a golden funerary mask

Who was King Tut?

King Tutankhamun did more in death for the knowledge of ancient Egypt than he accomplished in his short life. Here's what you need to know about the boy king.

A close view of the gold funerary mask of the pharaoh Tutankhamun.
Photograph by Kenneth Garrett, Nat Geo Image Collection

King Tutankhamun is one of the most famous rulers who ever lived thanks to the 1922 discovery of the pharaoh’s tomb in Egypt’s Valley of the Kings. The find stirred the imaginations of millions who were fascinated by the boy king’s golden-masked mummy. (How was Tut's tomb discovered 100 years ago? Grit and luck.)

But what do we really know about Tut? Although many details of his reign remain lost to time, historians have spent years trying to piece together the pharaoh’s life and legacy. Here’s what they’ve learned—and the biggest questions that remain.

A young Tut ascends to the throne

Born during ancient Egypt’s 18th Dynasty—which stretched from 1550 B.C. to 1295 B.C.—Tut began his life under a different name: Tutankhaten.

In the years before Tut rose to the throne, Egypt was going through a period of great upheaval. King Amenhotep IV, who is believed to be Tut’s father, had turned away from his culture’s many gods to worship a sun god called the Aten. In honor of the new deity, he changed his own name to Akhenaten and named his son Tutankhaten, meaning “living image of Aten.” (Learn about King Tut with your kids.)

But around 1336 B.C., King Akhenaten died after about 17 years on the throne—and nine-year-old Tut ascended to power. The boy king restored the old ways of the kingdom, bringing back its many gods and opening new temples. (See the enduring power of King Tut as never before.)

Tut also changed his name to Tutankhamun, which meant the “living image of Amun,” the Egyptian god of the air. He also took on the throne name, Nebkheperure, which was a nod to the old sun god Re. He married a woman named Ankhesenamun, a daughter of Akhenaten and Queen Nefertiti. While the couple are not thought to have left any surviving children, two mummified fetuses found in Tut’s tomb were likely their stillborn daughters.

Tut’s legacy

The rest of Tut’s short reign was fairly unremarkable. Ruling for only about nine years, Tutankhamun was one of the lesser known pharaohs of his time. Some scholars theorize that royal advisers and priests may have even used the boy king as a puppet to reclaim power for themselves. Others suggest that Tut’s successors removed his name from monuments and records because of his association with the reviled Akhenaten.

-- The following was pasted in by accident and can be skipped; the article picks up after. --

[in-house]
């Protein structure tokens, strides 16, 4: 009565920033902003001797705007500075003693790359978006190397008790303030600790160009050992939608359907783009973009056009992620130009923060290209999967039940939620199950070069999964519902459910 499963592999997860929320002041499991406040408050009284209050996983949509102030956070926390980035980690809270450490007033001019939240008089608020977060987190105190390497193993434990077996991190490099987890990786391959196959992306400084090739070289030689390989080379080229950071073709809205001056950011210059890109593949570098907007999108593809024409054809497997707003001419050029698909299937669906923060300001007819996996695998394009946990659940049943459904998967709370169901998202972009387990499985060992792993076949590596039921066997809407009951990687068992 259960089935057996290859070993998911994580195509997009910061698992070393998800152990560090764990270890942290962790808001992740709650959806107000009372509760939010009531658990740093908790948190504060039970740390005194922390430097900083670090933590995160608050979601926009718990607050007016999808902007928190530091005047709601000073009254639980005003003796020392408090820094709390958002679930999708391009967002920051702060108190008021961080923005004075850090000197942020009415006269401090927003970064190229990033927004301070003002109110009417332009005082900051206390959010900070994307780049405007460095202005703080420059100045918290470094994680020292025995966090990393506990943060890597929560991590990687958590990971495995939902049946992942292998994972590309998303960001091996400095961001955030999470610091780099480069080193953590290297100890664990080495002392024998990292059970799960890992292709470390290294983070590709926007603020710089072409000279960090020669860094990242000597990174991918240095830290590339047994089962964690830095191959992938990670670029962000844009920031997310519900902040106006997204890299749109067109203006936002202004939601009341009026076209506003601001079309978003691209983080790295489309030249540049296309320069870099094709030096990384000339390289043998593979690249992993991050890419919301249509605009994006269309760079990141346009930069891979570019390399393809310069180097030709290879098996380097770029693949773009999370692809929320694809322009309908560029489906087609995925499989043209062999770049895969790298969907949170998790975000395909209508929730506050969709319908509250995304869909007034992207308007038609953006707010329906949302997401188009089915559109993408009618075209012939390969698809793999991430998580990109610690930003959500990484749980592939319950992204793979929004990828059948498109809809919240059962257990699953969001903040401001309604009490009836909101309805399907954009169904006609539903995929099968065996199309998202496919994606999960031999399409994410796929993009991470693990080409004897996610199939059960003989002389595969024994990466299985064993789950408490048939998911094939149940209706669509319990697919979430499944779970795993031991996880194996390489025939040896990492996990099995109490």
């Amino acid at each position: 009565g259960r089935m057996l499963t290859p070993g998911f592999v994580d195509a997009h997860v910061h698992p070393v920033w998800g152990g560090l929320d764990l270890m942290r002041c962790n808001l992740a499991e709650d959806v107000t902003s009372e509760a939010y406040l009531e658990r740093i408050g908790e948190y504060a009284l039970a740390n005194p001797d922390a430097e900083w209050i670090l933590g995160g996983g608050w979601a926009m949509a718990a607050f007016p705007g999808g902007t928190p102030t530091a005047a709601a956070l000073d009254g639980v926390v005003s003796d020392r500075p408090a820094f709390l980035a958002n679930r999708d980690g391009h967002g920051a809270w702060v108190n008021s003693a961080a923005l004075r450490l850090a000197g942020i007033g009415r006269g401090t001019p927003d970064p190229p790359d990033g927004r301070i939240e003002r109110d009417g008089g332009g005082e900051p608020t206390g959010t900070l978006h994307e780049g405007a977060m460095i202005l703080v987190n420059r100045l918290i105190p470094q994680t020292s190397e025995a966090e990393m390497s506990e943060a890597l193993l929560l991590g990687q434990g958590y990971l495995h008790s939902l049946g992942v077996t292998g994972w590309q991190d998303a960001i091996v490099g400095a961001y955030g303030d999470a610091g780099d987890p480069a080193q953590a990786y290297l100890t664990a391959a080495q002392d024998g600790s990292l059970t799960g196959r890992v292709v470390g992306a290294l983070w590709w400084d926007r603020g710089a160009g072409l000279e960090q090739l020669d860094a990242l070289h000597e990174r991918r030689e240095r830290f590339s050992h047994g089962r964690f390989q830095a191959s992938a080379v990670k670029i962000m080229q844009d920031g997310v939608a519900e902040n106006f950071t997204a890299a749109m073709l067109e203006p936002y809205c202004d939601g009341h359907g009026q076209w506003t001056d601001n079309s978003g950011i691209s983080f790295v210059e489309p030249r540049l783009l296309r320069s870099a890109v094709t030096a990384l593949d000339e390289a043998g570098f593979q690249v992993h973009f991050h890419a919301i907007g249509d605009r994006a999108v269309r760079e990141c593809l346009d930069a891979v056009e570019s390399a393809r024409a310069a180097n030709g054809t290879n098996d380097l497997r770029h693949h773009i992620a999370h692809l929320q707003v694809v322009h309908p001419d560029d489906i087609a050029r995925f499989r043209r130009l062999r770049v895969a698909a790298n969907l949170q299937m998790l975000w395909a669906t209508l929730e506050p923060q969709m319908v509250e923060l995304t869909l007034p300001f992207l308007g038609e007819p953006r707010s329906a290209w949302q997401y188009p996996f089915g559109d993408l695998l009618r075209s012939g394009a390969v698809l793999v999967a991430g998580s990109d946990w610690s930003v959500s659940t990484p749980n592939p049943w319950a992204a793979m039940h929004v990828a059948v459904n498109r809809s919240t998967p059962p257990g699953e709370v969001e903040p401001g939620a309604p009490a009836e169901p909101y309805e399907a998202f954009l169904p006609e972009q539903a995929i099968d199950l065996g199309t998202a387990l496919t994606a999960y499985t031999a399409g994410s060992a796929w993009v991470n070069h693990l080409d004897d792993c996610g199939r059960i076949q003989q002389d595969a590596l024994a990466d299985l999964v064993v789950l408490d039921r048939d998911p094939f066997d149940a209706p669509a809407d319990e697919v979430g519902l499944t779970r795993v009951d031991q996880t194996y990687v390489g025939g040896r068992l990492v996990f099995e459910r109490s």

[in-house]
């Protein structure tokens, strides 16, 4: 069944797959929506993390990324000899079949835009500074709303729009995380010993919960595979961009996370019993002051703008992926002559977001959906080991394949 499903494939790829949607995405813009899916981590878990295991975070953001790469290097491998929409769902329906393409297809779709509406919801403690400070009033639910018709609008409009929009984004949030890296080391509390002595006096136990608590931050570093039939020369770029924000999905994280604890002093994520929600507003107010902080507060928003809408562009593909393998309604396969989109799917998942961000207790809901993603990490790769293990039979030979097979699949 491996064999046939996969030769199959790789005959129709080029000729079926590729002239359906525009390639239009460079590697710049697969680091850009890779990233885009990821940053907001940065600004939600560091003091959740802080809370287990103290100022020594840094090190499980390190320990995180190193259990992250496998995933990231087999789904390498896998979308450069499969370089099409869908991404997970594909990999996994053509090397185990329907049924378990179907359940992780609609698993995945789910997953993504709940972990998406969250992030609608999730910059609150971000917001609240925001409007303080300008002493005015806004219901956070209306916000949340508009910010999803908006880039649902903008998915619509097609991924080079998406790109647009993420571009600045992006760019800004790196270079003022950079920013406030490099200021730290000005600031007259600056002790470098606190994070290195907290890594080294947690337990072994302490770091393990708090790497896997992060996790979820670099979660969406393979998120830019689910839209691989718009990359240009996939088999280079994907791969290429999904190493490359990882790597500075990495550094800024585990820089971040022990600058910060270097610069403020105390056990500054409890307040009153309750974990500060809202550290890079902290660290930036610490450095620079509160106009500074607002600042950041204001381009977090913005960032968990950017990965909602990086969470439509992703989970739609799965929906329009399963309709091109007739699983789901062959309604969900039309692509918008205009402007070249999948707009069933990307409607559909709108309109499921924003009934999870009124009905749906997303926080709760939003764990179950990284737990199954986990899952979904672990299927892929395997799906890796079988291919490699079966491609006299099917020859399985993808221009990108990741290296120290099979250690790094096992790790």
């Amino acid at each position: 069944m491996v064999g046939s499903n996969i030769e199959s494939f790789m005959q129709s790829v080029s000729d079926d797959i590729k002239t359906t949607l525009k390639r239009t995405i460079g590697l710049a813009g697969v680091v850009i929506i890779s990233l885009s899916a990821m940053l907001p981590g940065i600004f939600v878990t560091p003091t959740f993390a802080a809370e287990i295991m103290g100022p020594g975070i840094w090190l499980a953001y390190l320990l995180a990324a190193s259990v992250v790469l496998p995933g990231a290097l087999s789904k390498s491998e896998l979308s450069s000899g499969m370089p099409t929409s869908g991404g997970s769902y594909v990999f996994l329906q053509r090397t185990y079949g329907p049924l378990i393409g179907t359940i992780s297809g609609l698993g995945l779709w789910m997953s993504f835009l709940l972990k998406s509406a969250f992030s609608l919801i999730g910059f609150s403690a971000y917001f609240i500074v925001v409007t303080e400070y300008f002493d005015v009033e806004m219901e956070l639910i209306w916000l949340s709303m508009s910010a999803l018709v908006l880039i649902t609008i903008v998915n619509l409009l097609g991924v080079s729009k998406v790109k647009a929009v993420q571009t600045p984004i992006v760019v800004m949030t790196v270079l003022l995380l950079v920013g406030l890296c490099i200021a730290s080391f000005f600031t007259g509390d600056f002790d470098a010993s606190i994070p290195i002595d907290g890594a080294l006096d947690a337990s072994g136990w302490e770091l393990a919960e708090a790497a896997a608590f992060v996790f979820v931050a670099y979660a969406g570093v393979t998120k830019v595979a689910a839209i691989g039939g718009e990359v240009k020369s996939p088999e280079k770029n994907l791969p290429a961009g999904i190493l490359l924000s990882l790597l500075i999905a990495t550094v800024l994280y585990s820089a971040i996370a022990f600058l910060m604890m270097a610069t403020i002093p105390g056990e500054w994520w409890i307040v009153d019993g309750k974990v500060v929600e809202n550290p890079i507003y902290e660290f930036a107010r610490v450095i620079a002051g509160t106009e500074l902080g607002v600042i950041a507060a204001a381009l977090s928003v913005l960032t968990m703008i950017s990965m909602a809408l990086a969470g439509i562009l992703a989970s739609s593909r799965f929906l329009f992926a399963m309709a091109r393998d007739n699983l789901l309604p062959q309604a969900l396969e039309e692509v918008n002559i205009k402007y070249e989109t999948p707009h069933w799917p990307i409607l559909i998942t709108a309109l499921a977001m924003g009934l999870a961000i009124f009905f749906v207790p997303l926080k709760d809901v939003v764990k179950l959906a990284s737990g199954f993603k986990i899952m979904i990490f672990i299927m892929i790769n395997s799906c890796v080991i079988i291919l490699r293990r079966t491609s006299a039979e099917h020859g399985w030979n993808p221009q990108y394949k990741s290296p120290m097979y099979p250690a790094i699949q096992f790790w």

But there was one upside to that erasure: While most of the tombs in the Valley of the Kings were looted over the centuries that followed, Tut’s was left relatively unspoiled. When its treasures were finally brought to light, they inspired modern investigations into Tut’s life and what it reveals about the time of the pharaohs. (Learn about the mysteries of the Valley of the Kings.)

King Tut’s death

One of the puzzles that has most vexed historians and scientists alike is how Tut died.

Theories have abounded ever since British archaeologist Howard Carter discovered Tut’s tomb in 1922. Some suspect that he was murdered or died from malaria or another devastating disease. Others have hypothesized that Tut’s chest—which is missing ribs and a sternum—might have been crushed in an accident or fall from his chariot. Still others argue that he likely died an invalid, pointing to evidence of a clubfoot and canes that he may have used to walk. (Discover King Tut's 5,000 treasures, by the numbers.)

Many of Tut’s treasures, including this figurine, were kept until recently at the cramped Egyptian Museum in Cairo. Artifacts long hidden in storage will be displayed—some for the first time—at the Grand Egyptian Museum when it opens in late 2022.
Many of Tut’s treasures, including this figurine, were kept until recently at the cramped Egyptian Museum in Cairo. Artifacts long hidden in storage will be displayed—some for the first time—at the Grand Egyptian Museum when it opens in late 2022.
Photograph by Paolo Verzone, National Geographic

One thing scholars do know is that Tut was young when he died—still a teenager by most accounts—and his death was unexpected. Tut’s final resting place was in fact an unfinished tomb intended for some other courtier, and evidence suggests that it was prepared for the king’s body in a hurry.

It’s unclear whether we will ever fully understand the life of Tutankhamen, the boy king. But his memory continues to captivate the world, centuries after his short reign.

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